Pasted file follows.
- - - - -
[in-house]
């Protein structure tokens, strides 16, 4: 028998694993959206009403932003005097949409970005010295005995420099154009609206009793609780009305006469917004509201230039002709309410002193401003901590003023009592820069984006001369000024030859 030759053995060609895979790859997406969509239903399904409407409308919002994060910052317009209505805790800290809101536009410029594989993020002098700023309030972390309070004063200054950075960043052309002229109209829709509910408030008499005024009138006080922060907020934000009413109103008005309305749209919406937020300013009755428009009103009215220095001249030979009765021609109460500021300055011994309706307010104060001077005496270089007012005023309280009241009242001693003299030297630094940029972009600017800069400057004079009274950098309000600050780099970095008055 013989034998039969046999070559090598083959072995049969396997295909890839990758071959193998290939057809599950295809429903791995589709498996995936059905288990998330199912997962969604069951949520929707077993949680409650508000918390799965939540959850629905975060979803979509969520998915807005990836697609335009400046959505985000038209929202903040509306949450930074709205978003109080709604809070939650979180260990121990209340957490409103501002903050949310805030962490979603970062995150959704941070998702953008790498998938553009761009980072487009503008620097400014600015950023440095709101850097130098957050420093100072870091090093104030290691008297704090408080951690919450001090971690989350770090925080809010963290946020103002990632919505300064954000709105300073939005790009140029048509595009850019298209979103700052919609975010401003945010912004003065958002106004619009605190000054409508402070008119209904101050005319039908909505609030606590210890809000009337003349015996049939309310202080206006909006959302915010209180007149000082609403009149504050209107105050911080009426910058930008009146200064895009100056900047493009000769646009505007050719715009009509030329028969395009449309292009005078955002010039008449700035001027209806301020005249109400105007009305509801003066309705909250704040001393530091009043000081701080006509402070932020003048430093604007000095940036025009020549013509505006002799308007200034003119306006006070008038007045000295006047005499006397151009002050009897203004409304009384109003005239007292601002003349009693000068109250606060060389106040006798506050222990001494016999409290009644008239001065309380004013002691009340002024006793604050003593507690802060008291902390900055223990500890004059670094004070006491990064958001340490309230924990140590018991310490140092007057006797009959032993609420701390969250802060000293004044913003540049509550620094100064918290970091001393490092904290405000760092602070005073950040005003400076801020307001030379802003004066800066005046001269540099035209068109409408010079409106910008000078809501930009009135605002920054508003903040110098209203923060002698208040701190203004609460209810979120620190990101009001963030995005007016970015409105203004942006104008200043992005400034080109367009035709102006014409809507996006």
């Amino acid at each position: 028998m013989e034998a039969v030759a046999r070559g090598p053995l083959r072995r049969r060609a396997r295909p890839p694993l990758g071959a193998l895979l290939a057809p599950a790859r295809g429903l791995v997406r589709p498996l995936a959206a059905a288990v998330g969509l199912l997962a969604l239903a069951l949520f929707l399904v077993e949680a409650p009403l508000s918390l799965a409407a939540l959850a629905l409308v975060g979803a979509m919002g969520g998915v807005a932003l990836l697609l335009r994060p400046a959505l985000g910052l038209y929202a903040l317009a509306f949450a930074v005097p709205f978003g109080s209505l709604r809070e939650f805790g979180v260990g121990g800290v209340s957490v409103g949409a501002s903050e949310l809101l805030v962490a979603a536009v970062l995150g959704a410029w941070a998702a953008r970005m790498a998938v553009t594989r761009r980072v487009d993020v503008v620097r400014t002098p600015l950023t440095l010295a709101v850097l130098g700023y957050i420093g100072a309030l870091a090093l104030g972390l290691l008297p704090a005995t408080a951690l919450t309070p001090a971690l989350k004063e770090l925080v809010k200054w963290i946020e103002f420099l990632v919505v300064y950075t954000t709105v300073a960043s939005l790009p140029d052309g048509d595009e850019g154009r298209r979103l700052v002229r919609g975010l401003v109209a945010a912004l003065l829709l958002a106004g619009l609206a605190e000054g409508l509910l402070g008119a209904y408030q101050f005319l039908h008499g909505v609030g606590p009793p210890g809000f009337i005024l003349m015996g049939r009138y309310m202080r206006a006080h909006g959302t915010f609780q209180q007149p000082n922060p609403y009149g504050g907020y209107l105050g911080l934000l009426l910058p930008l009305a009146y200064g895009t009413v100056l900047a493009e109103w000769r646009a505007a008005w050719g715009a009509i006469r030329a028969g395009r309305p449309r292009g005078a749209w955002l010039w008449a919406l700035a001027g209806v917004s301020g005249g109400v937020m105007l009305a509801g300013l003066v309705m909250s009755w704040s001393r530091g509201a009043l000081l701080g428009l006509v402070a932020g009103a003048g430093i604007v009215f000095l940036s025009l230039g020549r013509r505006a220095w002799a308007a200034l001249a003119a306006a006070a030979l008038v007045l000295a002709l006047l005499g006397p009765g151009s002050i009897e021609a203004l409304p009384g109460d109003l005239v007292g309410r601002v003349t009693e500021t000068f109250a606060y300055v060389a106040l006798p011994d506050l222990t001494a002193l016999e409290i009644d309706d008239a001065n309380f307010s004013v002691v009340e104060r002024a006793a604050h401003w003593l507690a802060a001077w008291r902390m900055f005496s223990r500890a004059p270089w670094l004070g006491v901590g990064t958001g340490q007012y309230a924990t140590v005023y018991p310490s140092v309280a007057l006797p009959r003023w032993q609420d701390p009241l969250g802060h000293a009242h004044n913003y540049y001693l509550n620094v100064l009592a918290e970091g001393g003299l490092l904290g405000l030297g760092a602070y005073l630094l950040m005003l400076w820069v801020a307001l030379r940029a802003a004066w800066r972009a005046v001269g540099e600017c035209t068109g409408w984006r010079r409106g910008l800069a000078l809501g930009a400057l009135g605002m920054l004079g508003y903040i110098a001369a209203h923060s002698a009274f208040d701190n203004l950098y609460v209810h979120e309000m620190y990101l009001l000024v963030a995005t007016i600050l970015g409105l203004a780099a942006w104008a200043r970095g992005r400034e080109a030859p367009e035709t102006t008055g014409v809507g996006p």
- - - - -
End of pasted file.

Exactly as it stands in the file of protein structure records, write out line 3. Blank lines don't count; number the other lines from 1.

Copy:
């Amino acid at each position: 028998m013989e034998a039969v030759a046999r070559g090598p053995l083959r072995r049969r060609a396997r295909p890839p694993l990758g071959a193998l895979l290939a057809p599950a790859r295809g429903l791995v997406r589709p498996l995936a959206a059905a288990v998330g969509l199912l997962a969604l239903a069951l949520f929707l399904v077993e949680a409650p009403l508000s918390l799965a409407a939540l959850a629905l409308v975060g979803a979509m919002g969520g998915v807005a932003l990836l697609l335009r994060p400046a959505l985000g910052l038209y929202a903040l317009a509306f949450a930074v005097p709205f978003g109080s209505l709604r809070e939650f805790g979180v260990g121990g800290v209340s957490v409103g949409a501002s903050e949310l809101l805030v962490a979603a536009v970062l995150g959704a410029w941070a998702a953008r970005m790498a998938v553009t594989r761009r980072v487009d993020v503008v620097r400014t002098p600015l950023t440095l010295a709101v850097l130098g700023y957050i420093g100072a309030l870091a090093l104030g972390l290691l008297p704090a005995t408080a951690l919450t309070p001090a971690l989350k004063e770090l925080v809010k200054w963290i946020e103002f420099l990632v919505v300064y950075t954000t709105v300073a960043s939005l790009p140029d052309g048509d595009e850019g154009r298209r979103l700052v002229r919609g975010l401003v109209a945010a912004l003065l829709l958002a106004g619009l609206a605190e000054g409508l509910l402070g008119a209904y408030q101050f005319l039908h008499g909505v609030g606590p009793p210890g809000f009337i005024l003349m015996g049939r009138y309310m202080r206006a006080h909006g959302t915010f609780q209180q007149p000082n922060p609403y009149g504050g907020y209107l105050g911080l934000l009426l910058p930008l009305a009146y200064g895009t009413v100056l900047a493009e109103w000769r646009a505007a008005w050719g715009a009509i006469r030329a028969g395009r309305p449309r292009g005078a749209w955002l010039w008449a919406l700035a001027g209806v917004s301020g005249g109400v937020m105007l009305a509801g300013l003066v309705m909250s009755w704040s001393r530091g509201a009043l000081l701080g428009l006509v402070a932020g009103a003048g430093i604007v009215f000095l940036s025009l230039g020549r013509r505006a220095w002799a308007a200034l001249a003119a306006a006070a030979l008038v007045l000295a002709l006047l005499g006397p009765g151009s002050i009897e021609a203004l409304p009384g109460d109003l005239v007292g309410r601002v003349t009693e500021t000068f109250a606060y300055v060389a106040l006798p011994d506050l222990t001494a002193l016999e409290i009644d309706d008239a001065n309380f307010s004013v002691v009340e104060r002024a006793a604050h401003w003593l507690a802060a001077w008291r902390m900055f005496s223990r500890a004059p270089w670094l004070g006491v901590g990064t958001g340490q007012y309230a924990t140590v005023y018991p310490s140092v309280a007057l006797p009959r003023w032993q609420d701390p009241l969250g802060h000293a009242h004044n913003y540049y001693l509550n620094v100064l009592a918290e970091g001393g003299l490092l904290g405000l030297g760092a602070y005073l630094l950040m005003l400076w820069v801020a307001l030379r940029a802003a004066w800066r972009a005046v001269g540099e600017c035209t068109g409408w984006r010079r409106g910008l800069a000078l809501g930009a400057l009135g605002m920054l004079g508003y903040i110098a001369a209203h923060s002698a009274f208040d701190n203004l950098y609460v209810h979120e309000m620190y990101l009001l000024v963030a995005t007016i600050l970015g409105l203004a780099a942006w104008a200043r970095g992005r400034e080109a030859p367009e035709t102006t008055g014409v809507g996006p």